NuSTAR Off To Explore Mysteries Of Black Holes

By  //  June 13, 2012

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Revealing Cosmic Secrets


BREVARD COUNTY • CAPE CANAVERAL, FLORIDA – A flying observatory equipped with X-ray vision to peer into Black Holes and other exotic space objects was launched this morning from an atoll in the Pacific Ocean.

An artist's concept of NuSTAR in orbit. NuSTAR has a 30-foot mast that deploys after launch to separate the optics modules (right) from the detectors in the focal plane (left). The spacecraft, which controls NuSTAR's pointings and the solar panels, are with the focal plane. NuSTAR has two identical optics modules in order to increase sensitivity. The background is an image of the Galactic center obtained with the Chandra X-ray Observatory. ( Image by NASA/JPL-Caltech)

NASA’s NuSTAR mission was launched from a Pegasus XL rocket, carried by an Orbital Science Corporation L-1011 “Stargazer” plane taking off from the Kwajalein Atoll in the Pacific, about noon today.

Some five seconds or so before the launch, the Pegasus XL rocket dropped from the plane, ignite and lifting NuSTAR into space.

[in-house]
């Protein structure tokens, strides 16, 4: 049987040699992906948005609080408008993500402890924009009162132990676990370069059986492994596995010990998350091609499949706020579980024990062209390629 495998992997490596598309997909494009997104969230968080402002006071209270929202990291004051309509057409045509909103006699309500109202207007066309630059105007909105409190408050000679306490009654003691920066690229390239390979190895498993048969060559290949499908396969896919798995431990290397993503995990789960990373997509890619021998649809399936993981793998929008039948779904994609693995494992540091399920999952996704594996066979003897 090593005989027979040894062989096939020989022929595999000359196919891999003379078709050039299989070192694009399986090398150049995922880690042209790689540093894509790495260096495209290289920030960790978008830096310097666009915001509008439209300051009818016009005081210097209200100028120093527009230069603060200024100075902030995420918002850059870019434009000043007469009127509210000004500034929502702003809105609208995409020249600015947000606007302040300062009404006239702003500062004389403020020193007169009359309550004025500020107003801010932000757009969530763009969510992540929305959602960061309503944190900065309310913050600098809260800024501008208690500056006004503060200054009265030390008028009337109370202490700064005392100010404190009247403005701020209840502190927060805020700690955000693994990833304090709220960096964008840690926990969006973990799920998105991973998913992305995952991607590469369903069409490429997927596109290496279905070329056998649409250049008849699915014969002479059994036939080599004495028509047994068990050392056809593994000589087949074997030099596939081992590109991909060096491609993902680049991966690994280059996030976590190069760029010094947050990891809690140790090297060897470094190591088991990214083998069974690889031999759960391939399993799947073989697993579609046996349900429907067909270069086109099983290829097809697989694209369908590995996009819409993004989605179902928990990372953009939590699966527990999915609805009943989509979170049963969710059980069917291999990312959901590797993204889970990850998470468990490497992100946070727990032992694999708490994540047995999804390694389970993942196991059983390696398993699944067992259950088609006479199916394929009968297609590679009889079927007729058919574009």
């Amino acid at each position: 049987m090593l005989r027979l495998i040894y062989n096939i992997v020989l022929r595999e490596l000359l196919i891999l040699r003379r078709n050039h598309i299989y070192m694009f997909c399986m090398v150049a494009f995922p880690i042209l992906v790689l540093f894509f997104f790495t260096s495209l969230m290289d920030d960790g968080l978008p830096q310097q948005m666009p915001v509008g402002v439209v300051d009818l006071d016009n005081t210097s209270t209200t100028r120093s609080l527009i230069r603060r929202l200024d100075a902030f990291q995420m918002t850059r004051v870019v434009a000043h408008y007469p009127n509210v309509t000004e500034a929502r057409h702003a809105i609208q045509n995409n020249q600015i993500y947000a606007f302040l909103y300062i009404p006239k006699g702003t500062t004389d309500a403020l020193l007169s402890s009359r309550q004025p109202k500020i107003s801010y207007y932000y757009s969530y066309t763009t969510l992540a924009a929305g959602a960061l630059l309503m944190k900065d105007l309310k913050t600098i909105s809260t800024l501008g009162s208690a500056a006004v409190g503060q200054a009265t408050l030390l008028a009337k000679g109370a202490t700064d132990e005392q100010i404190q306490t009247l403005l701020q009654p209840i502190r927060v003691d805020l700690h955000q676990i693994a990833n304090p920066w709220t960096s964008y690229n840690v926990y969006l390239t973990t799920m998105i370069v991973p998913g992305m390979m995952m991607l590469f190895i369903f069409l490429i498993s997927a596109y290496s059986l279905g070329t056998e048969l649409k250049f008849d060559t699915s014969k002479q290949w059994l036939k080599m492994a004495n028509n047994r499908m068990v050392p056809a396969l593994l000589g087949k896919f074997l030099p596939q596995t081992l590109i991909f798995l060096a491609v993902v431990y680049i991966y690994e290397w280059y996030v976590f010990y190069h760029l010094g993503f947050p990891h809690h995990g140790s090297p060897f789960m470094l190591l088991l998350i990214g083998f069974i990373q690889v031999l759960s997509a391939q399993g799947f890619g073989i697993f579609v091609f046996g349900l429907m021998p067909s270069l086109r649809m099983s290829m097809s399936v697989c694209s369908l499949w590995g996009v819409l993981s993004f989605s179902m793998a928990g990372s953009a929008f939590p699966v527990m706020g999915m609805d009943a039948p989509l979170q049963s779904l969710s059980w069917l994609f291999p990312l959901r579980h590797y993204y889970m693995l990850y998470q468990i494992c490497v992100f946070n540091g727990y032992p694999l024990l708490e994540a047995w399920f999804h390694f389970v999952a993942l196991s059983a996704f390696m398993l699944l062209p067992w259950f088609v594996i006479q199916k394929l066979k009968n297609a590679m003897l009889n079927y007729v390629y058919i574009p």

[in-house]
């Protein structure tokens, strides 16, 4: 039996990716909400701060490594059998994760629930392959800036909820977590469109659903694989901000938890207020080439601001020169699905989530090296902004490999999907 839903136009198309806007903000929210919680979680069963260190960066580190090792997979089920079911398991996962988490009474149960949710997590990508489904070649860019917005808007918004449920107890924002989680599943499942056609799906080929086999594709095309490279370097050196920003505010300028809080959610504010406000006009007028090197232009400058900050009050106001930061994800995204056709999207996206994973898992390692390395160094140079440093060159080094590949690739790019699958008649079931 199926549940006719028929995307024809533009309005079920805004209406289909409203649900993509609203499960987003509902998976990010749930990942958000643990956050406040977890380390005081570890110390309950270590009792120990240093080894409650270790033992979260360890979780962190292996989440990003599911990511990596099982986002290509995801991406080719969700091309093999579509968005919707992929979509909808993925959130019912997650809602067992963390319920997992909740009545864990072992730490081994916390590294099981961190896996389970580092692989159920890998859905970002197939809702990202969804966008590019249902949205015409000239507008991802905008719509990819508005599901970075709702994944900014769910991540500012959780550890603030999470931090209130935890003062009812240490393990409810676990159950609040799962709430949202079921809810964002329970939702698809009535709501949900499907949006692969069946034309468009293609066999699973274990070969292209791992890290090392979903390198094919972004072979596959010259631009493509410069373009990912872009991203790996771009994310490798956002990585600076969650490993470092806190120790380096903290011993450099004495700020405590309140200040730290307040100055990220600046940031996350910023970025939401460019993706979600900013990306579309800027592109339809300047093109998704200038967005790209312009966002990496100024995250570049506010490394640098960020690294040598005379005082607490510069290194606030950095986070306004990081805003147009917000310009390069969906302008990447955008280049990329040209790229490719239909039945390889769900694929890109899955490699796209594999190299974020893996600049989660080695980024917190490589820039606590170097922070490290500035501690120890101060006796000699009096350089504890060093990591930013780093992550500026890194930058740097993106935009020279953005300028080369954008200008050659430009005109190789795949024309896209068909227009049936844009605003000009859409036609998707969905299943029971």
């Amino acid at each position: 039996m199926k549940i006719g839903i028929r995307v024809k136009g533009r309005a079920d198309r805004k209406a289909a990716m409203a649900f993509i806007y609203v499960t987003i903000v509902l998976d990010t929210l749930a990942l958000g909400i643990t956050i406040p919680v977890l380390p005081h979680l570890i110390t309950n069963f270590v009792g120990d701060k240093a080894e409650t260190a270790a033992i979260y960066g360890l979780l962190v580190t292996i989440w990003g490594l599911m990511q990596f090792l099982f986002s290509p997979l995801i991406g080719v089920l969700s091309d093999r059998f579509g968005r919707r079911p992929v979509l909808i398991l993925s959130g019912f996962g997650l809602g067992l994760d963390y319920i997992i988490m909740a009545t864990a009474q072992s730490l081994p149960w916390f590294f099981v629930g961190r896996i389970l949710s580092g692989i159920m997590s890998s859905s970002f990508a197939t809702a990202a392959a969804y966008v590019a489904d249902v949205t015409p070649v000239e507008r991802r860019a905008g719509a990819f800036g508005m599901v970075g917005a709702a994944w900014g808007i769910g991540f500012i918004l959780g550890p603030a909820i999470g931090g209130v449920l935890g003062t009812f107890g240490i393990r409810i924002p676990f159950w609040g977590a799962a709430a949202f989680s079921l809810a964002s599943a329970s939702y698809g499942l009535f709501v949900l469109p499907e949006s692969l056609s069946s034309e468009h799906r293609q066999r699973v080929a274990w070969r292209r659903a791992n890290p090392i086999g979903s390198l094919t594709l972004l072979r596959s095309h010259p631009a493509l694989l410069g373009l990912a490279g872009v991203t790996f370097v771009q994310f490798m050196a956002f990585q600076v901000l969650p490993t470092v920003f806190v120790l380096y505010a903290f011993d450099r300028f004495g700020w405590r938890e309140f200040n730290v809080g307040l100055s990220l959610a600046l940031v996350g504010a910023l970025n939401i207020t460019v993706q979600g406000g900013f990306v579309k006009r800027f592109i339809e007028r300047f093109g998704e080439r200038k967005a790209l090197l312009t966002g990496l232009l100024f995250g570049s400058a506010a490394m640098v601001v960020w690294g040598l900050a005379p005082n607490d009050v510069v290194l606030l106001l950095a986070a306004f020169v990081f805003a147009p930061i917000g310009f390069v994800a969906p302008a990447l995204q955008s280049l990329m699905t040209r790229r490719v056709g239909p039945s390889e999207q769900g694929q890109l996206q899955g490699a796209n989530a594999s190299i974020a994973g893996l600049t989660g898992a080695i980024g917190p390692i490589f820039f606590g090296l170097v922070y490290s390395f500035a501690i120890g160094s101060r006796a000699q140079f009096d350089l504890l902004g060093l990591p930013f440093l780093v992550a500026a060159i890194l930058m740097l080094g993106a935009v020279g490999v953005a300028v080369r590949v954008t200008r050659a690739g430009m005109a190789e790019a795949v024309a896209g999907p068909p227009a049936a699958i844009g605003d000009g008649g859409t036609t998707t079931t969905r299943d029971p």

Low-cost mission

The NuSTAR program is a project of NASA’s Small Explorer program, which launches scientific missions at minimum expenditures.

Once in space, NuSTAR will separate from the Pegasus and the satellite’s system controlling its attitude will stabilize it and its solar arrays will be deployed.

Signals on the ground will be received from NASA’s Tracking and Data Relay Satellite System and over the next week NuSTAR’s mission staff will perform a series of tests to make sure all the satellite’s systems are operating nominally.

If all checks out, NuSTAR will then deploy its 33-foot boom and allow its telescope to focus X-ray light into sharp images.

NASA's newest X-ray telescope will have a lengthy structure that unfolds in space, allowing it to see high-energy objects like feeding black holes. ( Image by NASA/JPL-Caltech)

In a press release, NASA says unlike visible-light telescopes, X-ray telescopes require a long distance between the mirrors and detectors to focus the light, similar to wearing glasses a few feet away from your face.

Answers possible

Through the use of high energy X-rays, NuSTAR could provide answers to a number of long-standing questions about space.

It might be able to tell how black holes are distributed through the cosmos, how heavy elements were forged in the explosions of massive stars and what powers the most extreme active galaxies.

NuSTAR’s primary objectives will include conducting a census for black holes on all scales using wide-field surveys of extragalactic fields and the galactic center; mapping radioactive material in young supernova remnants; studying the birth of the elements to understand how stars explode; observing relativistic jets found in the most extreme active galaxies and understanding what powers giant cosmic accelerators.

NASA says NuSTAR also will examine the origin of cosmic rays and the extreme physics around collapsed stars while responding to targets of opportunity including supernovae and gamma-ray bursts.